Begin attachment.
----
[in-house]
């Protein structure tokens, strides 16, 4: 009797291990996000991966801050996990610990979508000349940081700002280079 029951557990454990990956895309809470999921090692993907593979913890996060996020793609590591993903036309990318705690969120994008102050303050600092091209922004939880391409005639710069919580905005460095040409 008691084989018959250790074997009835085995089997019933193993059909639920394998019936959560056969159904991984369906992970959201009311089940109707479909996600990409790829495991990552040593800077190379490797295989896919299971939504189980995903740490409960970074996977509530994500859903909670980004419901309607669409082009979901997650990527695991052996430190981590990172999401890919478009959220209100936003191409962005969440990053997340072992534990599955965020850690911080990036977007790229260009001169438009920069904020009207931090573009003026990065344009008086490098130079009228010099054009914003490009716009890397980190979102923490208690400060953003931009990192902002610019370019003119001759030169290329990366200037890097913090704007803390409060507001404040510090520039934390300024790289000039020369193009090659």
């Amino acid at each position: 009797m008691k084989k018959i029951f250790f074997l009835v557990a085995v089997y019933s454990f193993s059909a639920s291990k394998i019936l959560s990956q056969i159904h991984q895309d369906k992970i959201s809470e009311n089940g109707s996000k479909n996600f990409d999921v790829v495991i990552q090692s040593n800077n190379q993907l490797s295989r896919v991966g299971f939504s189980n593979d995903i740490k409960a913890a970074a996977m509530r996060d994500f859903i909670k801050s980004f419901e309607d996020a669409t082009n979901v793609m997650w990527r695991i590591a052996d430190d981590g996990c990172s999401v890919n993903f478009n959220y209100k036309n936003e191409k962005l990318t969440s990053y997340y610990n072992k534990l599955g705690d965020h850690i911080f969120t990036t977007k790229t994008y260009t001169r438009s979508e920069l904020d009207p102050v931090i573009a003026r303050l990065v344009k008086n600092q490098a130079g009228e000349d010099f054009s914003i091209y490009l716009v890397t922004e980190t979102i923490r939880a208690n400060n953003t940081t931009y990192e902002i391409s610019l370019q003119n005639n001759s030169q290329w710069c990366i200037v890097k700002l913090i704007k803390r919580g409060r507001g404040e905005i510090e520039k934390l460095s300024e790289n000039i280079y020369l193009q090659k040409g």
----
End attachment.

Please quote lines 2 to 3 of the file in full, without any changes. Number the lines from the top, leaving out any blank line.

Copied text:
């Protein structure tokens, strides 16, 4: 009797291990996000991966801050996990610990979508000349940081700002280079 029951557990454990990956895309809470999921090692993907593979913890996060996020793609590591993903036309990318705690969120994008102050303050600092091209922004939880391409005639710069919580905005460095040409 008691084989018959250790074997009835085995089997019933193993059909639920394998019936959560056969159904991984369906992970959201009311089940109707479909996600990409790829495991990552040593800077190379490797295989896919299971939504189980995903740490409960970074996977509530994500859903909670980004419901309607669409082009979901997650990527695991052996430190981590990172999401890919478009959220209100936003191409962005969440990053997340072992534990599955965020850690911080990036977007790229260009001169438009920069904020009207931090573009003026990065344009008086490098130079009228010099054009914003490009716009890397980190979102923490208690400060953003931009990192902002610019370019003119001759030169290329990366200037890097913090704007803390409060507001404040510090520039934390300024790289000039020369193009090659």
């Amino acid at each position: 009797m008691k084989k018959i029951f250790f074997l009835v557990a085995v089997y019933s454990f193993s059909a639920s291990k394998i019936l959560s990956q056969i159904h991984q895309d369906k992970i959201s809470e009311n089940g109707s996000k479909n996600f990409d999921v790829v495991i990552q090692s040593n800077n190379q993907l490797s295989r896919v991966g299971f939504s189980n593979d995903i740490k409960a913890a970074a996977m509530r996060d994500f859903i909670k801050s980004f419901e309607d996020a669409t082009n979901v793609m997650w990527r695991i590591a052996d430190d981590g996990c990172s999401v890919n993903f478009n959220y209100k036309n936003e191409k962005l990318t969440s990053y997340y610990n072992k534990l599955g705690d965020h850690i911080f969120t990036t977007k790229t994008y260009t001169r438009s979508e920069l904020d009207p102050v931090i573009a003026r303050l990065v344009k008086n600092q490098a130079g009228e000349d010099f054009s914003i091209y490009l716009v890397t922004e980190t979102i923490r939880a208690n400060n953003t940081t931009y990192e902002i391409s610019l370019q003119n005639n001759s030169q290329w710069c990366i200037v890097k700002l913090i704007k803390r919580g409060r507001g404040e905005i510090e520039k934390l460095s300024e790289n000039i280079y020369l193009q090659k040409g």